So you like FreeBSD?Just by being here demonstrates that you’re interested enough about FreeBSD to read FreeBSD articles. That’s a good start.
Many people who start using FreeBSD quickly become very enthusiastic about it. You can see it in their eyes when they talk about the things they can do with FreeBSD. This excitement is especially evident in people who have never used a unix system before. They find they can do things they never thought *they’d* be able to do. And these things are pretty amazing when you think about it. Imagine being able to run a webserver from your home. Now that’s impressive! And what’s amazing is that all of that software is totally free!
I have no doubt that some of you are now sneering and scoffing at my example. I can hear it now: "Running a webserver? Bah. That’s easy!". You lot should listen up (the rest of you already know what I’m talking about). You cynics have forgotten what it was like the first time you got Apache running. Back in the deep dark recesses of your past is a significant event. If you can recall it, you’ll remember it with a huge sense of accomplishment. You were grinning from ear to ear. Chances are, you told someone that you just got your webserver running. It didn’t matter that it was still displaying the default Apache screen. You had a webserver! Achievements such as that go a long way to building self-confidence. It’s also what drove you on to become the FreeBSD person that you are. It is such milestones which actually pave the path of learning and exploration. These events, which in retrospect seem trivial, form a very important part of the FreeBSD advocacy movement.
People who retain that enthusiasm go on to influence other people. When they notice that their friends might find FreeBSD useful, they encourage them to try it. They give away their old CDROMs for others to use. They lend a hand when it comes to helping someone install FreeBSD for the first time. These people are priceless. They are the people who help out in IRC channels, answer messages on mailing lists, post messages to news sites, and write little how-to articles for others to read. The importance of these efforts cannot be overstated. But far too often these actions are dismissed or ignored.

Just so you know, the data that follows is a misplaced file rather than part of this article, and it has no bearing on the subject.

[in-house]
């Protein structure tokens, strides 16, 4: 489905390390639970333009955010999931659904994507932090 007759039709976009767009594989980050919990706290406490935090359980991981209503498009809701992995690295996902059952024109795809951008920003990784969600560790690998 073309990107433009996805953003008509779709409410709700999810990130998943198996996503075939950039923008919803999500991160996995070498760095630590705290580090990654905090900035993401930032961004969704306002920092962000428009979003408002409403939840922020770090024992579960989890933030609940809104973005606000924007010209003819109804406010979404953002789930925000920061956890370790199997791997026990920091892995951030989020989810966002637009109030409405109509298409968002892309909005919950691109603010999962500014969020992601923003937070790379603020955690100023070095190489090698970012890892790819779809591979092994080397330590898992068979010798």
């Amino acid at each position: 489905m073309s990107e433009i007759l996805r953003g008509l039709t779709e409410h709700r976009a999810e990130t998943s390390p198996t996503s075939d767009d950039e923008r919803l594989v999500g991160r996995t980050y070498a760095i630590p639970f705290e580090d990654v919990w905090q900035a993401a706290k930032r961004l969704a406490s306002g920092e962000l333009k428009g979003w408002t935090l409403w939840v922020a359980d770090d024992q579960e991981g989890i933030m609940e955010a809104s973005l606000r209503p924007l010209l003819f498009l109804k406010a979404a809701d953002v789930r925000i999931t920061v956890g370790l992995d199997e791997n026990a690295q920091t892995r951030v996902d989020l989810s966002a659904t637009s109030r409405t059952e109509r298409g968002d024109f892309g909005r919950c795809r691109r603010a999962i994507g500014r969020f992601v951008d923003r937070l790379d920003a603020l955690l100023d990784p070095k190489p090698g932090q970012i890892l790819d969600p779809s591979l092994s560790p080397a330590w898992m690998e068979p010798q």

Many people think they have nothing to contribute to FreeBSD. They can’t code. They can’t write HTML. They think they don’t have the technical knowledge to answer questions on the mailing lists. They lack either the confidence or skills to write an article. In general, they can’t see any way to give something back. But they can. And it’s easy.
Many of these people who retain that initial enthusiasm want to tell others about FreeBSD. And they do. They tell their family, their friends, and the people they know on IRC. They show enthusiasm and excitement. That gets other people interested. And that is how these supposedly unskilled FreeBSD users can contribute to the FreeBSD community. By introducing others to the FreeBSD community, you are providing one of the most sought after resources: new recruits. Do not underestimate the value of introducing someone to FreeBSD.
Neither The FreeBSD Diary nor FreshPorts would exist if it wasn’t for Jay Montilla introducing me to FreeBSD. Of course, Jay didn’t have those websites in mind when he loaned me his CDs. But he liked FreeBSD, was enthusiastic about it, and told me about it when I mentioned I wanted to create a gateway for my internet connection at home. The rest of the story you know already. So, if you look at it that way, Jay is the person we have to thank for those websites. Without his initiative, they would not exist. Jay probably hasn’t thought about this before, but now it’s time I pointed it out to him.
So you (yes, you!) can contribute to the FreeBSD community with one easy step: tell someone about it. You don’t have to become an op in an IRC channel. You don’t have to create a website. You don’t have to write code. You don’t have to be a committer. And no, you don’t have to be on the core team. You, anyone, can contribute. It’s that easy.